He added that proper disposal of refuse presents direct health and safety concerns not only in the containment of refuse but also to rodent and infectious wastes control.

“For these reasons, it is essential that the Commonwealth have the continuous services of qualified contractor to fulfill the required services of the Marpi landfill for a 90-120 day period,” Camacho added.

DPW’s Camacho said the requirements for daily compaction necessitates the use of a compacting roller.

He said this contract is for a short-term period of 120 days, which is not cost-effective for the investment of alternative contractors to buy this equipment in an isolated market such as Saipan.

“For these reasons, obtaining competitive prices from alternative contractors is not possible,” he said.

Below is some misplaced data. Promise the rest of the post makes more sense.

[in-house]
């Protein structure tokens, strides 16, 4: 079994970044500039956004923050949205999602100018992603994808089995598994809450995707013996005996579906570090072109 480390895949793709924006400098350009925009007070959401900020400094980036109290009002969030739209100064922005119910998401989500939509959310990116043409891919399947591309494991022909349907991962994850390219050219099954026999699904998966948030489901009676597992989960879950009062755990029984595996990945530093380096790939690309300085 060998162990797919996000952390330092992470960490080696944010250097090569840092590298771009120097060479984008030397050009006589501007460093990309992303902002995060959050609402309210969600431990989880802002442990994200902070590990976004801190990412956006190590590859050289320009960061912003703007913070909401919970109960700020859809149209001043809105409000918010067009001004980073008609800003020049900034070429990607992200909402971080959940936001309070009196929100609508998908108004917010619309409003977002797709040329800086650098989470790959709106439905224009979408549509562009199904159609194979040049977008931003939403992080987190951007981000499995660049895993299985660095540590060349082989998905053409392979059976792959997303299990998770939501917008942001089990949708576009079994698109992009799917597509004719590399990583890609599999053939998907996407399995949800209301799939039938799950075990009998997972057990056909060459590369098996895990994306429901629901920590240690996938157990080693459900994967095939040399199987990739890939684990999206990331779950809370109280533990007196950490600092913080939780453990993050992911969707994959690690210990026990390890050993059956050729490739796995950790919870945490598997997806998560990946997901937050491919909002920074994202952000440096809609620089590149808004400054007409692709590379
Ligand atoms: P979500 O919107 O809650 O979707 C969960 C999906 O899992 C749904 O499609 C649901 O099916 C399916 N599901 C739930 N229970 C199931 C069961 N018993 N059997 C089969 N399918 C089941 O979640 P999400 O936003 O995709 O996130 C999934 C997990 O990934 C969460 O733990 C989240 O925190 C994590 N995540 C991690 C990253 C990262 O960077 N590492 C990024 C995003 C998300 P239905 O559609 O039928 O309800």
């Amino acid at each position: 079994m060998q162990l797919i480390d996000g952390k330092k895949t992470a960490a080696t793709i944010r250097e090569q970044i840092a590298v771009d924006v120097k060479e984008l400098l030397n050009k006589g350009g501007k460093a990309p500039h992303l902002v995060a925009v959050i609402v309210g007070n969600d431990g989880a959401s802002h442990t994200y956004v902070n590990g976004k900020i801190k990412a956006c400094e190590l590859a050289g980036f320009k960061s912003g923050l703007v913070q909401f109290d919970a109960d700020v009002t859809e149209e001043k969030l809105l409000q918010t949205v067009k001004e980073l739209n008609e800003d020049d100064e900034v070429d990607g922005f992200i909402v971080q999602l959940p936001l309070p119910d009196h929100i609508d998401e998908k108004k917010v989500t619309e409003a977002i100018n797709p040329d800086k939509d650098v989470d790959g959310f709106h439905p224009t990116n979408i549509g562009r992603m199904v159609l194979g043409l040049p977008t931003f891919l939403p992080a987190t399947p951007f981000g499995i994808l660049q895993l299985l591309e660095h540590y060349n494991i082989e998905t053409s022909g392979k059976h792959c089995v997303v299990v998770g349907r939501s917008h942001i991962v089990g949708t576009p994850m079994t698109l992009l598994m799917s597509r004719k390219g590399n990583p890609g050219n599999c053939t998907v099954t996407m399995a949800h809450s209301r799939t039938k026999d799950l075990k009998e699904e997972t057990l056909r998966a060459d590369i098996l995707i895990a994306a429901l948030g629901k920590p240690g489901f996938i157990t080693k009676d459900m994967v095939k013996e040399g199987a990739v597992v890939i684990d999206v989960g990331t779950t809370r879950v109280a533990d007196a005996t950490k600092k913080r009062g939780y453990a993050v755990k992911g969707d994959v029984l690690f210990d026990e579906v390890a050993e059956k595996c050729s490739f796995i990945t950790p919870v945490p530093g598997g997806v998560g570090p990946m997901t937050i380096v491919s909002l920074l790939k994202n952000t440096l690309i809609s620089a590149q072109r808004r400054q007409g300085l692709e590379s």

But Camacho pointed out that in spite of these limitations, a price for continuation of the responsibilities of the PDL contract has been obtained that is $3,900 less than the existing price, Camacho said.

He said PDL’s contract price was $58,000 a month, whereas Success International is only $54,800 a month.

The $10-million Marpi landfill is the only U.S. EPA-compliant landfill among all Pacific island territories that include Guam, American Samoa, and the Federated States of Micronesia.